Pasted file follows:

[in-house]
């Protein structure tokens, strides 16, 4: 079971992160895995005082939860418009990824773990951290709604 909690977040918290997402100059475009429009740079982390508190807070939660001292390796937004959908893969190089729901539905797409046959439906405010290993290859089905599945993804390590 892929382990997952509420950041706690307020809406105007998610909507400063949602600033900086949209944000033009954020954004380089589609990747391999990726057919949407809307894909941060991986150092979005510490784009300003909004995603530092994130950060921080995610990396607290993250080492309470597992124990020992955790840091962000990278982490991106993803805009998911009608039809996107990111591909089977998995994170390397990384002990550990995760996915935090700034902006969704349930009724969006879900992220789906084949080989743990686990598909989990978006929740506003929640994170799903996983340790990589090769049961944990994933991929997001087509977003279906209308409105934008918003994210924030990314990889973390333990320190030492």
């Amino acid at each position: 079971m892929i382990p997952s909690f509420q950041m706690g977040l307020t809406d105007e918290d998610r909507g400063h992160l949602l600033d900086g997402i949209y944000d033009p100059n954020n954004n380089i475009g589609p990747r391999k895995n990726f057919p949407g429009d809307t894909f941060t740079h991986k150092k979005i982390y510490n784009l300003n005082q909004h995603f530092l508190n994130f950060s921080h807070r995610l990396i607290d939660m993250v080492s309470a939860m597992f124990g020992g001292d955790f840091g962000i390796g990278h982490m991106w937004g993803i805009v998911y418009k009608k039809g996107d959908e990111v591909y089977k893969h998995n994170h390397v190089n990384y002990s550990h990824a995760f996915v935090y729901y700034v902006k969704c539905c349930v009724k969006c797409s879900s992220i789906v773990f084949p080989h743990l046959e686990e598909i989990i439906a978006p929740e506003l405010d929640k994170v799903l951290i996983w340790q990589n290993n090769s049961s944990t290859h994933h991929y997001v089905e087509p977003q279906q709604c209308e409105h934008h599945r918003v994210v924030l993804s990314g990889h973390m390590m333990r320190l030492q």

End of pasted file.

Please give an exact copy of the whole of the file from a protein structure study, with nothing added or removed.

[in-house]
């Protein structure tokens, strides 16, 4: 079971992160895995005082939860418009990824773990951290709604 909690977040918290997402100059475009429009740079982390508190807070939660001292390796937004959908893969190089729901539905797409046959439906405010290993290859089905599945993804390590 892929382990997952509420950041706690307020809406105007998610909507400063949602600033900086949209944000033009954020954004380089589609990747391999990726057919949407809307894909941060991986150092979005510490784009300003909004995603530092994130950060921080995610990396607290993250080492309470597992124990020992955790840091962000990278982490991106993803805009998911009608039809996107990111591909089977998995994170390397990384002990550990995760996915935090700034902006969704349930009724969006879900992220789906084949080989743990686990598909989990978006929740506003929640994170799903996983340790990589090769049961944990994933991929997001087509977003279906209308409105934008918003994210924030990314990889973390333990320190030492």
């Amino acid at each position: 079971m892929i382990p997952s909690f509420q950041m706690g977040l307020t809406d105007e918290d998610r909507g400063h992160l949602l600033d900086g997402i949209y944000d033009p100059n954020n954004n380089i475009g589609p990747r391999k895995n990726f057919p949407g429009d809307t894909f941060t740079h991986k150092k979005i982390y510490n784009l300003n005082q909004h995603f530092l508190n994130f950060s921080h807070r995610l990396i607290d939660m993250v080492s309470a939860m597992f124990g020992g001292d955790f840091g962000i390796g990278h982490m991106w937004g993803i805009v998911y418009k009608k039809g996107d959908e990111v591909y089977k893969h998995n994170h390397v190089n990384y002990s550990h990824a995760f996915v935090y729901y700034v902006k969704c539905c349930v009724k969006c797409s879900s992220i789906v773990f084949p080989h743990l046959e686990e598909i989990i439906a978006p929740e506003l405010d929640k994170v799903l951290i996983w340790q990589n290993n090769s049961s944990t290859h994933h991929y997001v089905e087509p977003q279906q709604c209308e409105h934008h599945r918003v994210v924030l993804s990314g990889h973390m390590m333990r320190l030492q």